After a significant lineup overhaul last offseason, Red Sox management thought they'd field a better team in 2006, built around pitching and defense.
On the first day of July, three months into the season and just about at its halfway point, this is an opportune time to compare this year's club to last year's, statistically speaking.
Record 48-29 45-32
Average .288 .285
Runs 430 434
HR 94 92
ERA 4.58 4.72
Fldg. % .992 .983
To start with, through 77 games, the Red Sox are off to their best start in twenty years. That's because the 2006 edition Sox are playing solid baseball in all facets of the game.
As advertised, the pitching and defense have both been superior to last year's team. But the big surprise has been the offense, which was expected to decline -- if only slightly. But by almost any measure, the Sox offense has been marginally improved this year. Impressively, the team batting average is up, as are home runs, while runs scored are nearly identical.
Most playoff teams are successful due to the first three, and maybe four, starting pitchers. At this moment, the first four members of the Red Sox rotation look about as good as any in baseball. It sure didn't seem that way just weeks ago. Jon Lester has been a blessing thus far. The bullpen still has question marks, but seems to be improving with the additions of Craig Hansen and Javier Lopez.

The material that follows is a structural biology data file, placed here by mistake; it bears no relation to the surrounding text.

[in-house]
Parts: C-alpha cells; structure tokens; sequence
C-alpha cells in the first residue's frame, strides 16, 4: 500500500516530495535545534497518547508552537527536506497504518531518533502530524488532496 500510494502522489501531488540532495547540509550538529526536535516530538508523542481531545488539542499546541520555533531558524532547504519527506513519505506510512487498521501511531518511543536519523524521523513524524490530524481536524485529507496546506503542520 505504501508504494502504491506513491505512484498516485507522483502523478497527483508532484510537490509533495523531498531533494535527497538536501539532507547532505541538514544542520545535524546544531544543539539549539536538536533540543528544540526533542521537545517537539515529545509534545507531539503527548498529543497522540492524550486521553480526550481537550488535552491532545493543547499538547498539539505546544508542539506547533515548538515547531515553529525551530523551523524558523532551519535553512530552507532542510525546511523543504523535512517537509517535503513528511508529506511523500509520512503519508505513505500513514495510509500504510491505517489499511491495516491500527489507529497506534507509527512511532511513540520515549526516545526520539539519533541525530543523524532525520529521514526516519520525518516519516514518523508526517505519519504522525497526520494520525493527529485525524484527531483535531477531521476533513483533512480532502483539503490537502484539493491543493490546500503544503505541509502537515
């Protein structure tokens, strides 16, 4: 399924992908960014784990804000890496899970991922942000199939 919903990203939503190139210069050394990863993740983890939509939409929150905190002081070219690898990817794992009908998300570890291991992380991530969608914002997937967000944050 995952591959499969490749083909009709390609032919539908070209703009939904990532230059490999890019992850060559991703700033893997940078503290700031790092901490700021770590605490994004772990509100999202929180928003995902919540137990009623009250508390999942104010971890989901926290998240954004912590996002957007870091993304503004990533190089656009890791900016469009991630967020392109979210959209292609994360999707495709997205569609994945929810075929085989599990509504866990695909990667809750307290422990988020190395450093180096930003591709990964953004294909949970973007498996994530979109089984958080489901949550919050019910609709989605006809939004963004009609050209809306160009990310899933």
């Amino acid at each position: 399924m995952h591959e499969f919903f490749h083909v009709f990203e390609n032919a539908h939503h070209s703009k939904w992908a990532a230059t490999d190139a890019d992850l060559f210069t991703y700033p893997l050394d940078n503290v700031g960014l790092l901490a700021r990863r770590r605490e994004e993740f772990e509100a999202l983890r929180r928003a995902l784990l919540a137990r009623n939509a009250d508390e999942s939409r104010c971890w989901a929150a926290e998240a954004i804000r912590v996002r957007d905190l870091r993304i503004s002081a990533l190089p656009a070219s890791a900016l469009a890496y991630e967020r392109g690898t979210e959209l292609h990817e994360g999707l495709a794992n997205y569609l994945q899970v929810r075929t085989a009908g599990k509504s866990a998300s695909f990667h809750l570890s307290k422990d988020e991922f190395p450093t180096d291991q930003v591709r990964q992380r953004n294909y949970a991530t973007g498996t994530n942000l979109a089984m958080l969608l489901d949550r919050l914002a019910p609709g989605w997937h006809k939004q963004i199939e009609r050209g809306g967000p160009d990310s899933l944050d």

The defense is...well, record setting and unprecedented.
The offense has been the nice surprise. Trot Nixon has experienced a resurgence to the player he was prior to 2004, when injuries began to take their toll. Mike Lowell is a doubles machine, and though his power numbers are below his career averages, he's made a genuine contribution at the plate. Kevin Youkilis has outdone himself and surpassed all expectations. We've yet to see the true potential of newcomer Coco Crisp due to his lengthy trip to the DL, but he's expected to excel with continued plate appearances. Manny continues being Manny, and David Ortiz continues to establish himself as "the greatest clutch hitter in Red Sox history."
Last year's squad won 95 games and finished in a statistical tie with the Yankees at year's end. This year's team is more than halfway to that total, and the All-Star break is still a week away. And the best news is that the Sox will play more than half their post-break games at home, where their .730 winning percentage is tops in baseball.
So, far from a decline, this year's team is defying expectations, or living up to them -- depending on your perspective. But if this trend continues, the Red Sox could find themselves back in the playoffs yet again, and since they're better than last year, they just might get past the first round -- and who knows how far beyond that.
The more this team has changed, the more its success has remained the same -- and, in fact, gotten even better. So far, at least.
Let's hope the trend continues through October.
Copyright © 2006 Sean M. Kennedy. All rights reserved. This material may not be published, broadcast, rewritten, or redistributed without the author's consent.